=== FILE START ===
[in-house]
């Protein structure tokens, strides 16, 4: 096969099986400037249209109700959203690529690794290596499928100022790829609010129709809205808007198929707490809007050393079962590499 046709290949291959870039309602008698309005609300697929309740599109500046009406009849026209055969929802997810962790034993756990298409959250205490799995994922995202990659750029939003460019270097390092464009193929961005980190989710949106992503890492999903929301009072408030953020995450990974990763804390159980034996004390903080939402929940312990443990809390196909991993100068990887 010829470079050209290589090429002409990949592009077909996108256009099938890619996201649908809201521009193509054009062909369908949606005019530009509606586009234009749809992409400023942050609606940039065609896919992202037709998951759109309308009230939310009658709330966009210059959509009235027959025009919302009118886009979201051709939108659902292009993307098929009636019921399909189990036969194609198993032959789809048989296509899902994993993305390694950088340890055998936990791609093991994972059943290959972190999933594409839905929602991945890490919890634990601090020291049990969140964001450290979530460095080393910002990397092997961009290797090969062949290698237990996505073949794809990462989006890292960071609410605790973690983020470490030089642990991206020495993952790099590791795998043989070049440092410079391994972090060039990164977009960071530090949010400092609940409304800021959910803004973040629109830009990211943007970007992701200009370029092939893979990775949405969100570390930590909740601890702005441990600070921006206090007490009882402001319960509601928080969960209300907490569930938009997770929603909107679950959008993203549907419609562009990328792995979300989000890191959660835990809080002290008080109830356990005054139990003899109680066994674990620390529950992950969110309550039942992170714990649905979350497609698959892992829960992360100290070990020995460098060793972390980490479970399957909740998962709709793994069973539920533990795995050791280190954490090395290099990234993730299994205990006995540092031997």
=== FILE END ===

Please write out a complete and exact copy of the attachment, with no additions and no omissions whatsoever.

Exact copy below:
[in-house]
């Protein structure tokens, strides 16, 4: 096969099986400037249209109700959203690529690794290596499928100022790829609010129709809205808007198929707490809007050393079962590499 046709290949291959870039309602008698309005609300697929309740599109500046009406009849026209055969929802997810962790034993756990298409959250205490799995994922995202990659750029939003460019270097390092464009193929961005980190989710949106992503890492999903929301009072408030953020995450990974990763804390159980034996004390903080939402929940312990443990809390196909991993100068990887 010829470079050209290589090429002409990949592009077909996108256009099938890619996201649908809201521009193509054009062909369908949606005019530009509606586009234009749809992409400023942050609606940039065609896919992202037709998951759109309308009230939310009658709330966009210059959509009235027959025009919302009118886009979201051709939108659902292009993307098929009636019921399909189990036969194609198993032959789809048989296509899902994993993305390694950088340890055998936990791609093991994972059943290959972190999933594409839905929602991945890490919890634990601090020291049990969140964001450290979530460095080393910002990397092997961009290797090969062949290698237990996505073949794809990462989006890292960071609410605790973690983020470490030089642990991206020495993952790099590791795998043989070049440092410079391994972090060039990164977009960071530090949010400092609940409304800021959910803004973040629109830009990211943007970007992701200009370029092939893979990775949405969100570390930590909740601890702005441990600070921006206090007490009882402001319960509601928080969960209300907490569930938009997770929603909107679950959008993203549907419609562009990328792995979300989000890191959660835990809080002290008080109830356990005054139990003899109680066994674990620390529950992950969110309550039942992170714990649905979350497609698959892992829960992360100290070990020995460098060793972390980490479970399957909740998962709709793994069973539920533990795995050791280190954490090395290099990234993730299994205990006995540092031997």